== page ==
Access to information builds more civic engagement with government, but it also promotes political discourse, which is where the media play. That’s when they stop being reporters and become analysts and arbitrators. It forces journalists to evolve. Perhaps the role of the media is to become what experts call “sense makers” – the people who make sense of the overwhelming flood of information we’re forced to contend with daily.
According to Columbia Journalism Review, data journalism aims to serve the same fundamental purpose of any other well-reported story. Be it an interactive, simple table or beautifully designed chart, data journalism should inform, challenge, and question. As a result, data journalism and information visualization is a burgeoning field and every week, new data management solutions are being deployed and stories are being told. Enjoy!
Top Open Data News
London 2012 and data journalism: what did we learn at the Olympics? – At its essence, this is the gathering of stories from data. It’s more than just producing a few charts – data visualization is often the expression of data journalism, but the process of digging through the data to find the stories that matter, that is at its heart. And if data journalism is about anything, it’s about turning that corner and telling that story.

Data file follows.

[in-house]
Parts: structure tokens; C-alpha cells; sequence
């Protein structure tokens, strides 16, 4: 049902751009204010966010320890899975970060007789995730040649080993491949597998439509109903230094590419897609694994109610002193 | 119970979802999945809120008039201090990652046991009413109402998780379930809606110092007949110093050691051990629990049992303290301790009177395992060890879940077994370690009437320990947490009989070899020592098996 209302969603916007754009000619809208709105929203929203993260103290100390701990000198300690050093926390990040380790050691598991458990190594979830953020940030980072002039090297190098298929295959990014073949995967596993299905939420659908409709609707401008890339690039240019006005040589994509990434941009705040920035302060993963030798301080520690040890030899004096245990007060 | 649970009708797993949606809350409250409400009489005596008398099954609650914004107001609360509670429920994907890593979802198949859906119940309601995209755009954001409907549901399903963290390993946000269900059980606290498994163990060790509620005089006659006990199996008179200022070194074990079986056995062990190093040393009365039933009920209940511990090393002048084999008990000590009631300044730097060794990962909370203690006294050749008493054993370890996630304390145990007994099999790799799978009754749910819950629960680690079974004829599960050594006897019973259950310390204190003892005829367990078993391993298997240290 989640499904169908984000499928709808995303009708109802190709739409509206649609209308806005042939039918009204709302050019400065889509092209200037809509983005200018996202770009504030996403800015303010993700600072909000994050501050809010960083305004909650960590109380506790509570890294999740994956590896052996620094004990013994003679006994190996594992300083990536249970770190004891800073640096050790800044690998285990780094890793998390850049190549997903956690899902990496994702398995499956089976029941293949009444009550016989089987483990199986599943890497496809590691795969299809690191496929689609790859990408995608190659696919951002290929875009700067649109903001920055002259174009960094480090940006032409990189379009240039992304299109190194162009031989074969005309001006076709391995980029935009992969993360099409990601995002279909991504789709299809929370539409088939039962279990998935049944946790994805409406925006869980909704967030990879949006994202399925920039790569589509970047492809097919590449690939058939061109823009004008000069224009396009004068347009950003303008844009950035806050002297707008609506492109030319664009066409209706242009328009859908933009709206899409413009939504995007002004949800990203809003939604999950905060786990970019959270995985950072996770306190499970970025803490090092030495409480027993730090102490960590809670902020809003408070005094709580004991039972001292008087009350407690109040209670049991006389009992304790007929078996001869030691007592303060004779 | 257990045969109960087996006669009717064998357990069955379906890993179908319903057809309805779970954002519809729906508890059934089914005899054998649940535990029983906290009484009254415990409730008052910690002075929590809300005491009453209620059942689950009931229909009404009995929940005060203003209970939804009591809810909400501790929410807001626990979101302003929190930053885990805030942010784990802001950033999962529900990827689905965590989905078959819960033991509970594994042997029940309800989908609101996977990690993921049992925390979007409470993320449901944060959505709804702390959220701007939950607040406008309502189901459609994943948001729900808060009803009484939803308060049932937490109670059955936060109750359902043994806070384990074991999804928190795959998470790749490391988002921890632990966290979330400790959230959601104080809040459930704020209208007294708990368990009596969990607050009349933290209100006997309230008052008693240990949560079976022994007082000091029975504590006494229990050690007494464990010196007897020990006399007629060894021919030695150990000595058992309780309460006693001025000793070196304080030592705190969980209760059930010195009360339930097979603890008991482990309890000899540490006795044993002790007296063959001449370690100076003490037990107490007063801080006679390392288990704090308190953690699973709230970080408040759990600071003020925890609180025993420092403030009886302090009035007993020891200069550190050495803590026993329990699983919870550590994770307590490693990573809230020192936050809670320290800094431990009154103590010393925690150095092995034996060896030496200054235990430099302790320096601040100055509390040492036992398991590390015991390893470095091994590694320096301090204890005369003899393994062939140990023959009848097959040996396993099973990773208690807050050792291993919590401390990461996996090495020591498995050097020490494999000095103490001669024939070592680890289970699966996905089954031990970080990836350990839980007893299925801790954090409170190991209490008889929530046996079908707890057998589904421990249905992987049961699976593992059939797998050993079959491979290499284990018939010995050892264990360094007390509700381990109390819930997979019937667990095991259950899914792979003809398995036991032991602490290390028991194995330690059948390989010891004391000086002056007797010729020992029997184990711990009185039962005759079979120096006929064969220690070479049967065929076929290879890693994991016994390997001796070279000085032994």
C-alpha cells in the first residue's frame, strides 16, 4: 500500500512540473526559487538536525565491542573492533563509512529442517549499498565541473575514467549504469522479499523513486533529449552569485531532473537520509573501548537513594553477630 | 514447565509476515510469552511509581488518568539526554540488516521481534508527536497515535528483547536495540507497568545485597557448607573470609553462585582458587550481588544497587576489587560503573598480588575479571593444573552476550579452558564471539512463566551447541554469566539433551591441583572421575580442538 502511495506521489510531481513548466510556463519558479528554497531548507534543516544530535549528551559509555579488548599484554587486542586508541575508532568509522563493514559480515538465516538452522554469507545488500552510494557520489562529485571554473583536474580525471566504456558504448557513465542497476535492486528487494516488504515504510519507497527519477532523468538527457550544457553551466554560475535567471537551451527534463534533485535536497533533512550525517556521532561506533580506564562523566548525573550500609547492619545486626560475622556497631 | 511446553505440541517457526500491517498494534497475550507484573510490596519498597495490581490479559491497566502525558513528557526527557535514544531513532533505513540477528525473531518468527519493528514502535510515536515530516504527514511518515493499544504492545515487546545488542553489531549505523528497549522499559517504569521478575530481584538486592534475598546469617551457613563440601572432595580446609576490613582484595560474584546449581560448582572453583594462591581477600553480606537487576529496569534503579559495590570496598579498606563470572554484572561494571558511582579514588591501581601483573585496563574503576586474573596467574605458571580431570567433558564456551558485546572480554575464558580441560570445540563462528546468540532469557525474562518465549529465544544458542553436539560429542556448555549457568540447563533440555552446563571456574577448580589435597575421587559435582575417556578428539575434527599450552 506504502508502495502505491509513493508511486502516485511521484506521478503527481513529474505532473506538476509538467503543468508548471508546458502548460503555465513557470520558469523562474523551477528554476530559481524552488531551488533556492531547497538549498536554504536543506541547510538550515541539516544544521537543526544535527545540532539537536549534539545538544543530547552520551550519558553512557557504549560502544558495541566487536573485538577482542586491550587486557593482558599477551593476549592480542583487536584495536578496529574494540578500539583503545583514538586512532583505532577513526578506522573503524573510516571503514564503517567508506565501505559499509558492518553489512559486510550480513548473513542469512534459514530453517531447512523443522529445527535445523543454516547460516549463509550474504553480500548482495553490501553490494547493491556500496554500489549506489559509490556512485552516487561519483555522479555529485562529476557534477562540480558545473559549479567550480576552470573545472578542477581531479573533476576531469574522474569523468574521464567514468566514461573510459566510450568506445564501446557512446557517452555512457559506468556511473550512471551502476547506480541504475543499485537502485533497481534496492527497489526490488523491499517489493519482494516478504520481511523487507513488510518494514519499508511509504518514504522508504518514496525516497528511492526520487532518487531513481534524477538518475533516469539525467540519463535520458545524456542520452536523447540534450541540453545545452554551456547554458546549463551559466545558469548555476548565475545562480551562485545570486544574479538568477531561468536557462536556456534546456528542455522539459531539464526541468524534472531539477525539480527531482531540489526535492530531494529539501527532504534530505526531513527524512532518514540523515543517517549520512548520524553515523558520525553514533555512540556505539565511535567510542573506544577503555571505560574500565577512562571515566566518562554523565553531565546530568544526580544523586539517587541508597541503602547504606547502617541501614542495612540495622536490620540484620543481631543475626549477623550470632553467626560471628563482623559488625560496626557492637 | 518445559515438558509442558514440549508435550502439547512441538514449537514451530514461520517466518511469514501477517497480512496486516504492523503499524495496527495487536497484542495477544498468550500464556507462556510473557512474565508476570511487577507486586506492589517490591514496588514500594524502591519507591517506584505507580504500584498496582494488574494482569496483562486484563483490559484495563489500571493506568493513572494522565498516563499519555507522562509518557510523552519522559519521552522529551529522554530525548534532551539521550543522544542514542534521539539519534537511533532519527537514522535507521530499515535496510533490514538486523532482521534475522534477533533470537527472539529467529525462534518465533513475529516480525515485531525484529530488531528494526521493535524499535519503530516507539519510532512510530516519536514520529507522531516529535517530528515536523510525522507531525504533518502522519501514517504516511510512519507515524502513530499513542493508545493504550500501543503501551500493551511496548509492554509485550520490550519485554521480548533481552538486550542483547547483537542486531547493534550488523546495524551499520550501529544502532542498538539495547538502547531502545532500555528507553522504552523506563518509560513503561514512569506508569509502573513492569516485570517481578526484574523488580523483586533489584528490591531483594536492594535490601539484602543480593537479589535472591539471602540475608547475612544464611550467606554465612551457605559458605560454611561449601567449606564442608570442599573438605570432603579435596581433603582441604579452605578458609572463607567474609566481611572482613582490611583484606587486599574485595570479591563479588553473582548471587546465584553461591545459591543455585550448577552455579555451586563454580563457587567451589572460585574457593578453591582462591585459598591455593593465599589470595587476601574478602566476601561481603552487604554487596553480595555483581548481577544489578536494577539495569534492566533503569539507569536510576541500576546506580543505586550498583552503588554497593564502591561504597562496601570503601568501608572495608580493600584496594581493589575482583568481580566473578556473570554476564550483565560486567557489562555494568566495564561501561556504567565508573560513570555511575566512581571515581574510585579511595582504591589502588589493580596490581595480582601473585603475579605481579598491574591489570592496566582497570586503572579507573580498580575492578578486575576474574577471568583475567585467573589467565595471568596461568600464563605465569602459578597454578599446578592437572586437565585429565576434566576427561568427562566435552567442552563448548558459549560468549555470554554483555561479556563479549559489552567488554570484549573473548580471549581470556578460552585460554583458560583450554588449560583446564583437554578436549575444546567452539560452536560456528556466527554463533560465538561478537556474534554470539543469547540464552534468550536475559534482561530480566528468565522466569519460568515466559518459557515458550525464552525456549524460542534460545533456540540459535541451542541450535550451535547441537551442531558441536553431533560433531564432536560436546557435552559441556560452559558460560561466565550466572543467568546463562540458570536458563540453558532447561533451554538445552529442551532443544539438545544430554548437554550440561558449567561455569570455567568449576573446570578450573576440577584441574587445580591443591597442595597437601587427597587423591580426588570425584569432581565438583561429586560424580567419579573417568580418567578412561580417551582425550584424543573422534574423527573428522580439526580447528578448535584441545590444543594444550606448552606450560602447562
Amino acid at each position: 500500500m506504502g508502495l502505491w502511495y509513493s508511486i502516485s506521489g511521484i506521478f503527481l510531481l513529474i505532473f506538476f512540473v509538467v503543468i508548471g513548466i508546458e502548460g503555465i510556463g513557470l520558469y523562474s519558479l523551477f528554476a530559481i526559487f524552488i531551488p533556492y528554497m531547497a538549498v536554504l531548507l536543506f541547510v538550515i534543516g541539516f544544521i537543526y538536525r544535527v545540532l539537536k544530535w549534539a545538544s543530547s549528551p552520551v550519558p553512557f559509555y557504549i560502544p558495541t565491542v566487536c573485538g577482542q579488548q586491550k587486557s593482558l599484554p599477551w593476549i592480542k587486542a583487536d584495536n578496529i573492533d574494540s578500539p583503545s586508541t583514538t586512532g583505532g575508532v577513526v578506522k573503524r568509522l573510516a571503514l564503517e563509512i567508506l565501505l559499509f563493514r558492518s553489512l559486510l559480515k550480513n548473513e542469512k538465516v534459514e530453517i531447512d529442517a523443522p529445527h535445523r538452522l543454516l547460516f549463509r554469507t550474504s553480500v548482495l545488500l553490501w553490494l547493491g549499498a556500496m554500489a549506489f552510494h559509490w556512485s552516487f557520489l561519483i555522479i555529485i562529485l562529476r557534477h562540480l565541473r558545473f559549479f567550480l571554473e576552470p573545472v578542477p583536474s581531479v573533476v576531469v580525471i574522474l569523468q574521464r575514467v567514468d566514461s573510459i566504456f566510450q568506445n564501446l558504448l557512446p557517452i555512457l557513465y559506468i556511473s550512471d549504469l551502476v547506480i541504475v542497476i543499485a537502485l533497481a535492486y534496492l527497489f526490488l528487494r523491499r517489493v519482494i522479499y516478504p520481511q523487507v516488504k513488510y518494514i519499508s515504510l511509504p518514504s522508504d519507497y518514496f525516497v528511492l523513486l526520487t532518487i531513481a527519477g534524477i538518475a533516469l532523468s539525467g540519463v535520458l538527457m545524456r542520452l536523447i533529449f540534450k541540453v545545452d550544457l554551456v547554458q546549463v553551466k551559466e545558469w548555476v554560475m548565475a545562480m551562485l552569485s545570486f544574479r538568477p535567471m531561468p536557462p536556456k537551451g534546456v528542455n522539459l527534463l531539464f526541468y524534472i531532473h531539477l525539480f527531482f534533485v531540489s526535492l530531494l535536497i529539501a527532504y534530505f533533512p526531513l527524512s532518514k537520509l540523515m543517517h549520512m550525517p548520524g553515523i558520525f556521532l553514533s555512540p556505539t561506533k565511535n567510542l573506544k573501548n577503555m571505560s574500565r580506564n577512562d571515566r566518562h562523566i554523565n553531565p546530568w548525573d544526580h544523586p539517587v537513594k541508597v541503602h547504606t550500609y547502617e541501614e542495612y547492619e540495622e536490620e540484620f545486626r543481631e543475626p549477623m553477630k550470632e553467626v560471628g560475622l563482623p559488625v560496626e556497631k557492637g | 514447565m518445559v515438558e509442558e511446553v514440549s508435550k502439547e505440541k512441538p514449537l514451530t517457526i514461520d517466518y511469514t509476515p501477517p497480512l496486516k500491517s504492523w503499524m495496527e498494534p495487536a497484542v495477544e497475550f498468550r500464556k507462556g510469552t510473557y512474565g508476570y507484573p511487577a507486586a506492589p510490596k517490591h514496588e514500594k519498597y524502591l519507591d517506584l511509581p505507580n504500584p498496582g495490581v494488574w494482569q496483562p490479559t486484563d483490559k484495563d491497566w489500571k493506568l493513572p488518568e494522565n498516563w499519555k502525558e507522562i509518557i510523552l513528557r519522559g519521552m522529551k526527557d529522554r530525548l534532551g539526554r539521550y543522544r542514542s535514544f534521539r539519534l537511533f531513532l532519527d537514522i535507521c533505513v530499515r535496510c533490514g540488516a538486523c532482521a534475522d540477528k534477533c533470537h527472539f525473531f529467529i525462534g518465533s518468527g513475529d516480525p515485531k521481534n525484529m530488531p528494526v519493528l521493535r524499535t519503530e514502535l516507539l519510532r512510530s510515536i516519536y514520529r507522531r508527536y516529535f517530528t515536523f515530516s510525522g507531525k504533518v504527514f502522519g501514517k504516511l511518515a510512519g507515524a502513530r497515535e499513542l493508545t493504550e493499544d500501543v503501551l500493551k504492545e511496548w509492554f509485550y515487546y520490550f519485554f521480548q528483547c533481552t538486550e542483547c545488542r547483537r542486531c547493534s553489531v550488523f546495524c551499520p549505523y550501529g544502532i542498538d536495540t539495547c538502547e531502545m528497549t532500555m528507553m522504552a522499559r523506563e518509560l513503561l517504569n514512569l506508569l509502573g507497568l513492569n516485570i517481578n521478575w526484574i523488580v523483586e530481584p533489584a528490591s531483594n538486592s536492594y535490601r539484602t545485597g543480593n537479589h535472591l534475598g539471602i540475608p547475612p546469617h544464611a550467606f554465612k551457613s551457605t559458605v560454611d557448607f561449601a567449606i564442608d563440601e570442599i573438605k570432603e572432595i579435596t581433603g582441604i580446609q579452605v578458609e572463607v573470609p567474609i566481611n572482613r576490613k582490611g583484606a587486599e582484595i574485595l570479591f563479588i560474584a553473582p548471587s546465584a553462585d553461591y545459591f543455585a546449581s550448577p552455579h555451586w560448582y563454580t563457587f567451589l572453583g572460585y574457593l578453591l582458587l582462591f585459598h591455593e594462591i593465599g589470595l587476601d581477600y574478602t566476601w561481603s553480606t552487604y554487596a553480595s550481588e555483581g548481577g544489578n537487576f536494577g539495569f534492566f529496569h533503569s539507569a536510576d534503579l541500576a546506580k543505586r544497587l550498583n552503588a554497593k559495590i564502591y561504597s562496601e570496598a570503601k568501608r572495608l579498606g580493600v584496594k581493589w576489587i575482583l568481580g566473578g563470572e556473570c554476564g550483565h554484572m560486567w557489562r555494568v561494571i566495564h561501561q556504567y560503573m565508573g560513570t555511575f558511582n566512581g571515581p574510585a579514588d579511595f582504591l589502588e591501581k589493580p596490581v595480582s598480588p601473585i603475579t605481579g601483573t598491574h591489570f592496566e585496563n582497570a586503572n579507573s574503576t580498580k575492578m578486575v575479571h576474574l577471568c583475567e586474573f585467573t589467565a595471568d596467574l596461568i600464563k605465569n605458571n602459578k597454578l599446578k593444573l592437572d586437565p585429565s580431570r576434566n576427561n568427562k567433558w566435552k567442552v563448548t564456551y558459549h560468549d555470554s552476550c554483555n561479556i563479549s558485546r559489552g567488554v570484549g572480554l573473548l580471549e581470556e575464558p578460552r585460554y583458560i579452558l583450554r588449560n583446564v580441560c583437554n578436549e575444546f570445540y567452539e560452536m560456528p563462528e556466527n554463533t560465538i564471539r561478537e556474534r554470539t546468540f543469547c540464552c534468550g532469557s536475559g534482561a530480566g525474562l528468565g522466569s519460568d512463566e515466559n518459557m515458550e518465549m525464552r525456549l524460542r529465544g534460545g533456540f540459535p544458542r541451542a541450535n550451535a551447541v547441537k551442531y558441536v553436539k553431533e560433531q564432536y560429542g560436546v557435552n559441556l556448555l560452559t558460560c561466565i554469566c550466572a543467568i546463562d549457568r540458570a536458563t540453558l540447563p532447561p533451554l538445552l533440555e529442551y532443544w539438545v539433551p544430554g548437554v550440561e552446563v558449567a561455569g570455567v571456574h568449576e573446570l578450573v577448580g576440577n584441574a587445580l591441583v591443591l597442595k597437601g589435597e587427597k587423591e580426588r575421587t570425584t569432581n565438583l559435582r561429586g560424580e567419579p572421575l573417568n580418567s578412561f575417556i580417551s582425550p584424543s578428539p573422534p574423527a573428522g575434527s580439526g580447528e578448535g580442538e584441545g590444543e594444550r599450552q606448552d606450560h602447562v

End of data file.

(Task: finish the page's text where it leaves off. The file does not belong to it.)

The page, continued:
Between the Spreadsheets – Numbers have always informed reporting. But in the last couple of years, the appetite for big data, coupled with a willingness to experiment with how to present this information, has led to an eruption of visualized narratives and rich data explorations. One of the main things that make something excellent in the data visualization world is whether a user can decipher the numbers immediately upon opening the infographic.
How to create interactive maps: Applications now open for new online course in Spanish – The Knight Center for Journalism in the Americas will be offering a four-week online course on “The Production of Interactive Maps,” an introductory training program for journalists interested in learning digital tools for data analysis and visualization. Those enrolled will learn how to analyze geospatial data and build dynamic, interactive maps.
The billion-dollar question: What is journalism for? – The advent of the web and social tools like blogs and Twitter and Facebook has disrupted virtually every aspect of the media industry, from books to movies. We are awash in metrics, and we have the ability to engage with readers at scale in ways that would have been impossible (or impossibly expensive) in an analog world. The problem now is figuring out which data to pay attention to and which to ignore.
How data journalism could save the media – By digitizing content, adding geo-tags and other metadata and opening the archives of data to third parties for development, traditional media outlets can engage in revenue share models where their existing data can be “repurposed”. According to the article, “There’s a need for new revenue streams – from syndicating original content to creating robust data services that disaggregate and atomize content into raw data so that it is platform agnostic.”
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John C. Tran